No, not at all.
It was still about being an athlete.
Yes, an athlete — sweating through your shirt, doing it for your health, a healthy body. Unhappily, these days the politicians control everything, and this is very bad. Normally, athletes worked without contract, and it’s a great thing, to do sport. It’s better to do sports than smoke macoña. [Laughs].
[Olympic] encounters, are universal exchanges, international without discrimination. But behind everything there’s a huge machine, devouring everything. That’s very bad.
The whole planet seems to viewing itself from the point of commerce — business, profit…
…business, profit, prostitution. It’s all terrible, and it’s hard to figure out what to do. Organize your communities, and keep out this poisonous aspect.
Would you consider yourself a political person?
I think I always need to have a political message inside these songs. We’re living in a situation where the vote is an option, a political opinion. I think all musicians, especially in a place like Angola, which had such a terrible war and amassed a powerful armament, to use against itself… we always need to have a word for hope, for anger, shouts of revolt. Songs can work towards this, to vindicate these things. But I don’t consider myself political — politics is so dirty that I can’t see myself doing it.
So it’s better to fight politics outside politics.
I was three years old when Angola 72 came out…
…but when I heard it last year it really touched me. I couldn’t understand a word of what you were saying, but the feelings were clear. The music is also very interesting.
That was my first record, so it’s the most important recorded work I’ve done. I’ve made 26 records, and written almost 200 songs. We’re preparing for the Celebration of 200 Songs!
What’s a Bonga concert like?
It’s a party! Great people, all getting to know the cultural, musical, rhythmic context of these great African people. It is not too well known, that particular part of the globe, Angola. I do this to integrate everyone within that context.
Do you have a favorite show you’ve performed?
I’ve been doing this quite some time. I’ve sung for people all over the world, and this music has made a great service to my land, since every time someone speaks of Africa, it’s about weapons, war, famine, and that’s not good. It exists, but it’s not good. I try to show people that there are different things — music is best for this, since it’s such an international exchange. This is great! All of you over there calling for Bonga, to know what he’s doing, about the records. I think it’s all a great thing!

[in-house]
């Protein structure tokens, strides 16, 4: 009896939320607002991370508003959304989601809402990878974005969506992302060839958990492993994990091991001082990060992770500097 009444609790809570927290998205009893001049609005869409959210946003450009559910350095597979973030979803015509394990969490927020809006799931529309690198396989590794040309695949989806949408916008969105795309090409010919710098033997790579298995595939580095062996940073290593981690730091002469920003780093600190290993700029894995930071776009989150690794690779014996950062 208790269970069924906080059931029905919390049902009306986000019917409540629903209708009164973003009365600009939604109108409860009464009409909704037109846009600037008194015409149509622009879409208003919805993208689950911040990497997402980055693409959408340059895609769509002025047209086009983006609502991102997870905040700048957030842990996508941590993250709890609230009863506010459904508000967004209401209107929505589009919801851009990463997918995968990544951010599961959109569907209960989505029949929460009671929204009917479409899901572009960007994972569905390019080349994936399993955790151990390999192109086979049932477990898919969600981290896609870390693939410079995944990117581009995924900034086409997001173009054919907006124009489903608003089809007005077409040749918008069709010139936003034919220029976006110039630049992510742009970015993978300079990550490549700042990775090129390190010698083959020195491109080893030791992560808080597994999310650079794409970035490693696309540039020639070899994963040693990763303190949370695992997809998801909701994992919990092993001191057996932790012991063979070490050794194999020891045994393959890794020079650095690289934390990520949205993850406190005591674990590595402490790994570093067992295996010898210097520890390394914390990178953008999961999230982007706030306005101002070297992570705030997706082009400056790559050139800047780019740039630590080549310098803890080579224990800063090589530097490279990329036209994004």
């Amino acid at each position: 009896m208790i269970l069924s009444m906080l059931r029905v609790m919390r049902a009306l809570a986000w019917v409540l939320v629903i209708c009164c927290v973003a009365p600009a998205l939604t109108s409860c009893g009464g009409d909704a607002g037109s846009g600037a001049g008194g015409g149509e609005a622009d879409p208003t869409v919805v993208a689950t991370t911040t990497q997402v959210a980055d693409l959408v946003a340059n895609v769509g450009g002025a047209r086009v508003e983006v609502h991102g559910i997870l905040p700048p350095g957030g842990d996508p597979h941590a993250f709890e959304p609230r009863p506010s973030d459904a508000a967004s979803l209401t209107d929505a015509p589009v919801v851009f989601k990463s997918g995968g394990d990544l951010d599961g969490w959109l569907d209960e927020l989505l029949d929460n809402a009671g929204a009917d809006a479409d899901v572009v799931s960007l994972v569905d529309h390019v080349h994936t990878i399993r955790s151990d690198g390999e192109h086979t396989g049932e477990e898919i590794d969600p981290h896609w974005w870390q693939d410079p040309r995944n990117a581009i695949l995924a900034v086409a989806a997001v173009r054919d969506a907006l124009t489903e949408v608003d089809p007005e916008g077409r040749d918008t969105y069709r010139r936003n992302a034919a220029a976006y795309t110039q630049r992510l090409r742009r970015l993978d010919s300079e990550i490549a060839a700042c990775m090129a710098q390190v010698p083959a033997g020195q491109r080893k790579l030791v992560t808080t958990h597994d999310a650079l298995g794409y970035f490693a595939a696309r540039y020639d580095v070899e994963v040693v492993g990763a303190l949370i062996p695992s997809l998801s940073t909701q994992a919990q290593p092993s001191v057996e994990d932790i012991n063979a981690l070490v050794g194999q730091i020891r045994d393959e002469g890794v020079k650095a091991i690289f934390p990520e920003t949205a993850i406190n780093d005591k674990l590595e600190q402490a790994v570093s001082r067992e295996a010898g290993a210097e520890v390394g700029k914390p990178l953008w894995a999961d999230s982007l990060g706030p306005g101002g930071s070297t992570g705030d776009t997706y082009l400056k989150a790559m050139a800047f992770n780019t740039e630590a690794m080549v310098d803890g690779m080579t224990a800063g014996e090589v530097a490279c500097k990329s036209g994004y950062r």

I suppose a concert in Africa is very different from one elsewhere.
Completely different. The people know the songs, know the context, adore the artists. My last show over there, we had 60,000 people in a public plaza in Angola, in Kinasish.
About how many people come to a European concert?
If you have a multinational doing the promotion, working to bring out not just the African people but also the Europeans… we can have a lot of people. Twelve thousand, fifteen thousand. But the atmosphere is completely different. Even the Africans who come to those shows are a bit withdrawn. They don’t seem to like to sing along, to dance. Europeans seem to be unable to completely let go. In Africa, there’s no problem with this because everyone is letting go. In Europe, when we play louder, stronger, they call the police on us! This is an important part of our music, too, that you have to be open. You have to fight fascism and racism, since every one is what they are. The color of your skin is nothing; the head is more important. Your manner of being, your customs, your culture!
Any chance of coming to the States?
I’d like to. I’m thinking that with all this interest from journalists over there, I might be able to make it. I’ve been over there before, with a big show, sang in New York, Boston. But now, I’m waiting for those contacts! If they don’t call, I can’t go. There’s so much for me to do, in Africa, here in Europe…
There’s an organization people can write to: Organizacion Discografica ViDisco, Lisboa, Portugal. My phone number is also a fax number: +011 351 1 435-4622
Can we publish that?
Of course! I have nothing to hide. I’m no Michael Jackson!